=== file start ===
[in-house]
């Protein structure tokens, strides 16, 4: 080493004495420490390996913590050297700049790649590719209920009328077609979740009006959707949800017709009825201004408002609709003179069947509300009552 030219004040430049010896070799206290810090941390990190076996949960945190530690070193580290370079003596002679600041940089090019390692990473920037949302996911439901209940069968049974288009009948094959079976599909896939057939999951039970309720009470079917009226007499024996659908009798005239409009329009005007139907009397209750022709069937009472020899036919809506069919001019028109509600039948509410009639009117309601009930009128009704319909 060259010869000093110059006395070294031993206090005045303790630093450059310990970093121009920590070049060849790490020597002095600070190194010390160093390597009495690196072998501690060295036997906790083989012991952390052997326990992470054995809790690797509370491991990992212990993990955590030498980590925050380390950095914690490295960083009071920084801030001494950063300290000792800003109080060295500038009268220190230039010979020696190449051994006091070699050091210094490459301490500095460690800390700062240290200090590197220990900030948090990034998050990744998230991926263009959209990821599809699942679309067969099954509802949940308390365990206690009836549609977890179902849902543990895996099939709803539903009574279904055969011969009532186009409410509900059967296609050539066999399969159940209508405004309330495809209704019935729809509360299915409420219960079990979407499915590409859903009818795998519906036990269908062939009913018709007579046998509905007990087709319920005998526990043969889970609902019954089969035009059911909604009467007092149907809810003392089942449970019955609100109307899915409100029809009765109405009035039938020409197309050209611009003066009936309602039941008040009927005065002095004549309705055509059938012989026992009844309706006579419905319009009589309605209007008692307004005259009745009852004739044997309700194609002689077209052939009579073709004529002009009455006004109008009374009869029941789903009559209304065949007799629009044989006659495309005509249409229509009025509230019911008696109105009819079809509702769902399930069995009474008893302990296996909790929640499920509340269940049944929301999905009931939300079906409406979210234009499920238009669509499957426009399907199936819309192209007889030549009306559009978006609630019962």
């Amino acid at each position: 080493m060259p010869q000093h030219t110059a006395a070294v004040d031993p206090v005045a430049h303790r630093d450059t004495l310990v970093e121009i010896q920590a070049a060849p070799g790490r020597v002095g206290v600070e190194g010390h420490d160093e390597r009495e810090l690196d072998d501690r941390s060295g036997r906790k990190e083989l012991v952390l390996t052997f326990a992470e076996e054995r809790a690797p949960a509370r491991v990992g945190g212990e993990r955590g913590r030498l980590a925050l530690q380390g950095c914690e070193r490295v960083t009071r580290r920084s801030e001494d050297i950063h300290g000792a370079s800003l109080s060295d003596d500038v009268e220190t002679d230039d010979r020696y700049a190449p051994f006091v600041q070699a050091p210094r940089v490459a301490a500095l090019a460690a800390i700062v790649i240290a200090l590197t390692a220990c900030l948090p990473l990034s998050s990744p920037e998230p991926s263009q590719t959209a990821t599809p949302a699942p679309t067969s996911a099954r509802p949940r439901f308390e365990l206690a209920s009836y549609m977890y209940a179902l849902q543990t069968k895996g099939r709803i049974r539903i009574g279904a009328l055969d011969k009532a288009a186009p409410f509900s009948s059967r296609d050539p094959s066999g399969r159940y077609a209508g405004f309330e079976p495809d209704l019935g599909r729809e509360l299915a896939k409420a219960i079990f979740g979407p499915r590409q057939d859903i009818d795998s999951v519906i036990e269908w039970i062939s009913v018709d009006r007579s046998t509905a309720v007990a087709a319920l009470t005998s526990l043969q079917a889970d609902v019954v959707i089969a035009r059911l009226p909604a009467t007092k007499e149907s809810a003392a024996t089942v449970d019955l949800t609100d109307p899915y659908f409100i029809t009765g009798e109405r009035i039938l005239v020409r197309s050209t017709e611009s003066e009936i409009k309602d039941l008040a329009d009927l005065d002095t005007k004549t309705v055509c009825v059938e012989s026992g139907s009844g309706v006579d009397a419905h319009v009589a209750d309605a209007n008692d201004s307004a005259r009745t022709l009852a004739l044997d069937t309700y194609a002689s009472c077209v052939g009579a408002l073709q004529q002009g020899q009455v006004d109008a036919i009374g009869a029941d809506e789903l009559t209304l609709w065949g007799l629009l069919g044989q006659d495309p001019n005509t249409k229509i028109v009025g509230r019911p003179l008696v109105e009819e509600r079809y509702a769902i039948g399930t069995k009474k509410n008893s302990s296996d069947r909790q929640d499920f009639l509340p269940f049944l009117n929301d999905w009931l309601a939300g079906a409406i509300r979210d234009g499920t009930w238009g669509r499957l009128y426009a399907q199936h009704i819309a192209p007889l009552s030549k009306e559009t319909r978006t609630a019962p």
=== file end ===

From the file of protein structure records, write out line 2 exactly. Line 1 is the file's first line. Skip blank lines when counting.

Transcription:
């Protein structure tokens, strides 16, 4: 080493004495420490390996913590050297700049790649590719209920009328077609979740009006959707949800017709009825201004408002609709003179069947509300009552 030219004040430049010896070799206290810090941390990190076996949960945190530690070193580290370079003596002679600041940089090019390692990473920037949302996911439901209940069968049974288009009948094959079976599909896939057939999951039970309720009470079917009226007499024996659908009798005239409009329009005007139907009397209750022709069937009472020899036919809506069919001019028109509600039948509410009639009117309601009930009128009704319909 060259010869000093110059006395070294031993206090005045303790630093450059310990970093121009920590070049060849790490020597002095600070190194010390160093390597009495690196072998501690060295036997906790083989012991952390052997326990992470054995809790690797509370491991990992212990993990955590030498980590925050380390950095914690490295960083009071920084801030001494950063300290000792800003109080060295500038009268220190230039010979020696190449051994006091070699050091210094490459301490500095460690800390700062240290200090590197220990900030948090990034998050990744998230991926263009959209990821599809699942679309067969099954509802949940308390365990206690009836549609977890179902849902543990895996099939709803539903009574279904055969011969009532186009409410509900059967296609050539066999399969159940209508405004309330495809209704019935729809509360299915409420219960079990979407499915590409859903009818795998519906036990269908062939009913018709007579046998509905007990087709319920005998526990043969889970609902019954089969035009059911909604009467007092149907809810003392089942449970019955609100109307899915409100029809009765109405009035039938020409197309050209611009003066009936309602039941008040009927005065002095004549309705055509059938012989026992009844309706006579419905319009009589309605209007008692307004005259009745009852004739044997309700194609002689077209052939009579073709004529002009009455006004109008009374009869029941789903009559209304065949007799629009044989006659495309005509249409229509009025509230019911008696109105009819079809509702769902399930069995009474008893302990296996909790929640499920509340269940049944929301999905009931939300079906409406979210234009499920238009669509499957426009399907199936819309192209007889030549009306559009978006609630019962």